36. ^ Davidson, Marama. "Local Electoral (Equitable Process for Establishing Māori Wards and Māori Constituencies) Amendment Bill". New Zealand Legislation. Parliamentary Counsel Office. Retrieved 23 May 2018.
  37. ^ Rankin, Janine (24 October 2017). "Palmerston North City councillors vote for Māori seats". Manawatu Standard. Retrieved 23 May 2018.
  38. ^ "The facts about Maori representation at Council" (PDF). Kaikoura District Council. Retrieved 22 May 2018.
  39. ^ "Whakatane votes for Māori wards". Newshub. 16 November 2017. Retrieved 23 May 2018.
  40. ^ Kilmister, Sam (16 November 2017). "Manawatū District Council guarantees Māori seats at next election". Retrieved 23 May 2018.
  41. ^ "Western BOP Council votes for Māori ward". Radio New Zealand. 21 November 2017. Retrieved 23 May 2018.
  42. ^ "Petitions to demand votes on separate Maori wards". Hobson's Pledge. Retrieved 22 May 2018.
  43. ^ Timutimu, Ripeka (30 April 2018). "Fight for Māori wards like Nazi Germany – Hobson's Pledge supporter". Māori Television. Retrieved 22 May 2018.
  44. ^ Tuckey, Karoline (25 April 2018). "Māori wards for Manawatū councils put to the vote in referendums". Manawatu Standard. Retrieved 23 May 2018.
  45. ^ "Referendum hurdle for Maori wards". Radio Waatea. 19 February 2018. Retrieved 23 May 2018.
  46. ^ "Western Bay Maori wards referendum going ahead". Bay of Plenty Times; New Zealand Herald. 21 February 2018. Retrieved 23 May 2018.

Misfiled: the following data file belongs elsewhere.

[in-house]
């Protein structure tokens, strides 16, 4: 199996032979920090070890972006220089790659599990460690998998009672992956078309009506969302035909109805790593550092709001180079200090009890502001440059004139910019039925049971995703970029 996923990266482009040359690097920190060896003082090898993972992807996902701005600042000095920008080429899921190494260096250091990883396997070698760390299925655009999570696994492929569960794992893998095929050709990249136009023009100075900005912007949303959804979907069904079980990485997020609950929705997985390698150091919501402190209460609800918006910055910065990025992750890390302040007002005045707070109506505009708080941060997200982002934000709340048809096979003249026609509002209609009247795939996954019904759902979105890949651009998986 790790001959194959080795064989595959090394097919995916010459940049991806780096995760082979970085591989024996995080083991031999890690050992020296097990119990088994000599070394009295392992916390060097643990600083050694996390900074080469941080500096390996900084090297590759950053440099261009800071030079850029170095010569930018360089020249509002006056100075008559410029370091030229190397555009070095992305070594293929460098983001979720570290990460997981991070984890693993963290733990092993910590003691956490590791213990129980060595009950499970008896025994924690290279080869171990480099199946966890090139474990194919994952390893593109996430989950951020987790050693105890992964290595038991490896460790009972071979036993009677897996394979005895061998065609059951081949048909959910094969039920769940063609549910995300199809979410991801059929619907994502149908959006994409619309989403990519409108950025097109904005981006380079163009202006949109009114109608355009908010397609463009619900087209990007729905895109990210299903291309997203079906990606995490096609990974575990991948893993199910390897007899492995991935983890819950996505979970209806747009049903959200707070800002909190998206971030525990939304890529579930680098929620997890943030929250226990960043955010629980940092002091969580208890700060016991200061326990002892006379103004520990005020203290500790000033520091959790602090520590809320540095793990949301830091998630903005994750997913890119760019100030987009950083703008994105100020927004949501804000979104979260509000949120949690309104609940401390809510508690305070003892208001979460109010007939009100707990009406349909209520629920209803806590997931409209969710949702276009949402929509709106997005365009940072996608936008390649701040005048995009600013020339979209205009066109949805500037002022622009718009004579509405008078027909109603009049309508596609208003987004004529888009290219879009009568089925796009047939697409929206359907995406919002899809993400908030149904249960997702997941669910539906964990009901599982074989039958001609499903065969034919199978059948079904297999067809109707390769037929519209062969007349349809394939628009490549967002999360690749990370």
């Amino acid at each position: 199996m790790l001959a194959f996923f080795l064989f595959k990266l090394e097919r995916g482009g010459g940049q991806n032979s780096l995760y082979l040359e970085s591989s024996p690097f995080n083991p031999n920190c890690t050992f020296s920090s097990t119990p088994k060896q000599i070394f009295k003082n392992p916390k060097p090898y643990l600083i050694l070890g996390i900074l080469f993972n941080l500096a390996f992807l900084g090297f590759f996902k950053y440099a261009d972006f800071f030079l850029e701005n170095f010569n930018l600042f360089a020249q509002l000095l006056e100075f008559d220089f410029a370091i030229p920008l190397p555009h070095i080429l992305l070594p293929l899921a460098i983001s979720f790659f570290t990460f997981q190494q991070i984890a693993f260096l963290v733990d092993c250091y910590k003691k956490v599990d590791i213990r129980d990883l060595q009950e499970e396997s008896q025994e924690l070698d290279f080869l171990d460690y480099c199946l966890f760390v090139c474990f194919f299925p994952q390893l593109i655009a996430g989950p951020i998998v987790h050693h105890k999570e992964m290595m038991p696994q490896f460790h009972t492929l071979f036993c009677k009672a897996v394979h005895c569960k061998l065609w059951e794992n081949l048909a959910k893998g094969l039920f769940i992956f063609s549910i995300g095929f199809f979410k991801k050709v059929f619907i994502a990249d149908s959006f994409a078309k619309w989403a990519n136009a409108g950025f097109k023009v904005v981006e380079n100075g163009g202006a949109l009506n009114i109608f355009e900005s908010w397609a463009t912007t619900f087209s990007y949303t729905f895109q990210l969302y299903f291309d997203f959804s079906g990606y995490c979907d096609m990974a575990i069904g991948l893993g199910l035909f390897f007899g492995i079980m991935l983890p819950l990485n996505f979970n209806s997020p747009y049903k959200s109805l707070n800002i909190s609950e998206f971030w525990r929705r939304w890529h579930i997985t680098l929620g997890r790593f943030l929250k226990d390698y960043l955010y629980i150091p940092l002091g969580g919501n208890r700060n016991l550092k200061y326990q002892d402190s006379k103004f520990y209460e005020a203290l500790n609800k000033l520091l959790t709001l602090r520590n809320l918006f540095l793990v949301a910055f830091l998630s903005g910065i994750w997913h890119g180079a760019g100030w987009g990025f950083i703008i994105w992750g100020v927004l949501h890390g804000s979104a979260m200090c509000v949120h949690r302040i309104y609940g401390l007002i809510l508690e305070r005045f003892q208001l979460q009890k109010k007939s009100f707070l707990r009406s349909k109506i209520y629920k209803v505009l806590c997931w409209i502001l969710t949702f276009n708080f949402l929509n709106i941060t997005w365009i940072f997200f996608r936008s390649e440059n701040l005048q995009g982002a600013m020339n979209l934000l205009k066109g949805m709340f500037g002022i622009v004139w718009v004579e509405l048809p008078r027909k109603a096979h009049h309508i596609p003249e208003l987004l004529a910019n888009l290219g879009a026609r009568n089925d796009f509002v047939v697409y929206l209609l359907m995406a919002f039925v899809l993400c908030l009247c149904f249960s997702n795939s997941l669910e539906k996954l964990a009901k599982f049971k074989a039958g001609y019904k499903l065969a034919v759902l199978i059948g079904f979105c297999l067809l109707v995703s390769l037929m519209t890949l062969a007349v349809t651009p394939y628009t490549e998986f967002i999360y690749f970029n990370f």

47. ^ Hurihanganui, Te Aniwa (22 May 2018). "Rejection of Māori wards: 'This is wrong'". Radio New Zealand. Retrieved 22 May 2018.
  48. ^ "Mayor 'gutted' after public votes against Māori wards". Radio New Zealand. 19 May 2018. Retrieved 23 May 2018.
  49. ^ Kilmister, Sam; Rankin, Janine (15 May 2018). "Manawatū Māori wards vote a resounding 'no'". Retrieved 23 May 2018.
  50. ^ a b Lee, Moana Makapelu (21 May 2018). "Four districts reject Maori wards". Māori Television. Retrieved 23 May 2018.
  51. ^ Butler, Michael. "Brash: Respect 'No' votes on Maori wards". Hobson's Pledge. Retrieved 22 May 2018.
  52. ^ Hosking, Mike (21 May 2018). "Mike Hosking: Good riddance to Māori ward nonsense". New Zealand Herald. Retrieved 23 May 2018.
  53. ^ "Hobson's Pledge using 'scare tactics' to block Māori Wards – Te Ururoa Flavell". Newshub. 22 May 2018. Retrieved 22 May 2018.
  54. ^ O'Connell Rapira, Laura (14 May 2018). "Why we need Māori wards". The Spinoff. Retrieved 22 May 2018.
  55. ^ "Change the discriminatory law that enabled the Māori wards referenda". ActionStation. Retrieved 22 May 2018.

External linksEdit